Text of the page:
Participants of Algonquin’s Video Game Club fight every week for the glorious victory of street fighting, smashing and the revolution of dancing.
To most gamers, this sounds epic but to them, it’s just another Thursday night.
As soon as the clock strikes 5 p.m., club members bring out their games and consoles and start gaming the night away. Some are victorious, some would fall in defeat but everyone is having a great time.
Bruce Szego, a previous student of the game development program, spearheaded and created the Video Game Club all the way back in September 2012 and it has only been growing since then.
“There wasn’t a club on the books when I started,” said Szego. “When I came in there was no games club and this building (E building) did not exist.”
According to participant and volunteer Colin Street, the club currently has over 40 regular members who play competitive Street Fighter, Super Smash Bros. and Guilty Gear Xrd.
However, the organizers and participants want to welcome anyone to bring any games and/or consoles they want to play and share.
The club has expanded so much over the years that there has been trouble in the past with overcrowding and taking too much space in other rooms. Soon the club was given permission to expand in the room next door.
In its first year, the Video Game Club had a difficult time finding a regular location, appropriate funding and a voice to attract people.
There was difficulty finding a permanent room where the club could meet for the first month of organizing. Luckily, the E-Building was built in late October 2012 and gave Szego and his friends a place to hold their club activities.
In the first year of running and organizing the club, Szego had to fight hard with the Students Association for proper funding of equipment. Every year, the SA would have their budgetary restrictions and give the club limited funding.
“When I started, we had a pool of $500 that we could use to operate,” said Szego. “However, there were rules involved, we couldn’t buy equipment and we couldn’t buy hardware.”
Szego was only permitted to use the pool of money to purchase food, tables and chairs, nothing that they could keep. During the first year, Szego paid for a lot of the equipment out of his own pocket.
Szego explained that he would constantly harass the SA to lift the budgetary restrictions. The SA eventually agreed and stopped charging the club to run events and tournaments.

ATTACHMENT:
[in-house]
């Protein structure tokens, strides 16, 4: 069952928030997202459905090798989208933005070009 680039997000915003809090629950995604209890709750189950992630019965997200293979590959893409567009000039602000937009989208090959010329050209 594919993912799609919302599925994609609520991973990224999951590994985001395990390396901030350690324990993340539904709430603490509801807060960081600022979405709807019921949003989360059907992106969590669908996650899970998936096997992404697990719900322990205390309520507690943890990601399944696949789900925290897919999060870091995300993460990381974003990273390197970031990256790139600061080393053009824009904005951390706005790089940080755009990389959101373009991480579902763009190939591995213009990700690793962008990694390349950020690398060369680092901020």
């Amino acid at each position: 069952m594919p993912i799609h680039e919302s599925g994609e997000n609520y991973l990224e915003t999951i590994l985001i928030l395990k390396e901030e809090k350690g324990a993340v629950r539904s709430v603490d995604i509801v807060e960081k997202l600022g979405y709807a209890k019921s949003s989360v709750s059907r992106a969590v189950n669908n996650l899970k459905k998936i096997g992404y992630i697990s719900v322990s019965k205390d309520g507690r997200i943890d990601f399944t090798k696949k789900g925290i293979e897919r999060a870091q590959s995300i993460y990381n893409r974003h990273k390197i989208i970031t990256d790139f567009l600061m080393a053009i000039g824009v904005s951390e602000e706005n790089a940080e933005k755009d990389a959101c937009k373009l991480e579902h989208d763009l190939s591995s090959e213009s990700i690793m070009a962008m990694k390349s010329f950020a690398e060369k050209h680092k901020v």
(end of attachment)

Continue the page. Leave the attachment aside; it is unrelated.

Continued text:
“It was so much cheaper to let me run student events then to have outside organizations try to run them,” said Szego. “The turnouts we were getting were crazy; the first couple of events was like 50 people and then we were doing Smash events with like 250 (people).”
Soon the club was able to gather and rent out more equipment for club use with the help of outside friends of Szego. The club currently has access to 10 monitors, one Playstation 4 and much more including anything else other members bring from home.
When asked what he would like to see in the club’s future, Szego admitted that he would like to see more tournaments take place.
The club’s current organizer Benjamin Smith, who is still getting used to his new title and responsibilities, says that he is trying to organize some tournaments in the near future.
“I would be down to do more tournaments,” said Smith. “I have no past experience, so would I need someone to point me in the right direction.”
Smith is currently trying to host a tournament sometime near the summer when students are starting to relax and wind down at the end of the semester.
The Video Game Club has hosted a variety of tournaments in the past with games including Street Fighter, League of Legends, Super Smash Bros. and DOTA 2.
Smith also hopes to bring back one of the newer events called a random game tournament where participants play a different game every round which could include a simple Frisbee game or one of the Mario Party games.
The Video Game Club meets every Thursday night at 5 p.m. in room E209. Everyone is welcome to pick up a controller and play some games and meet some new friends.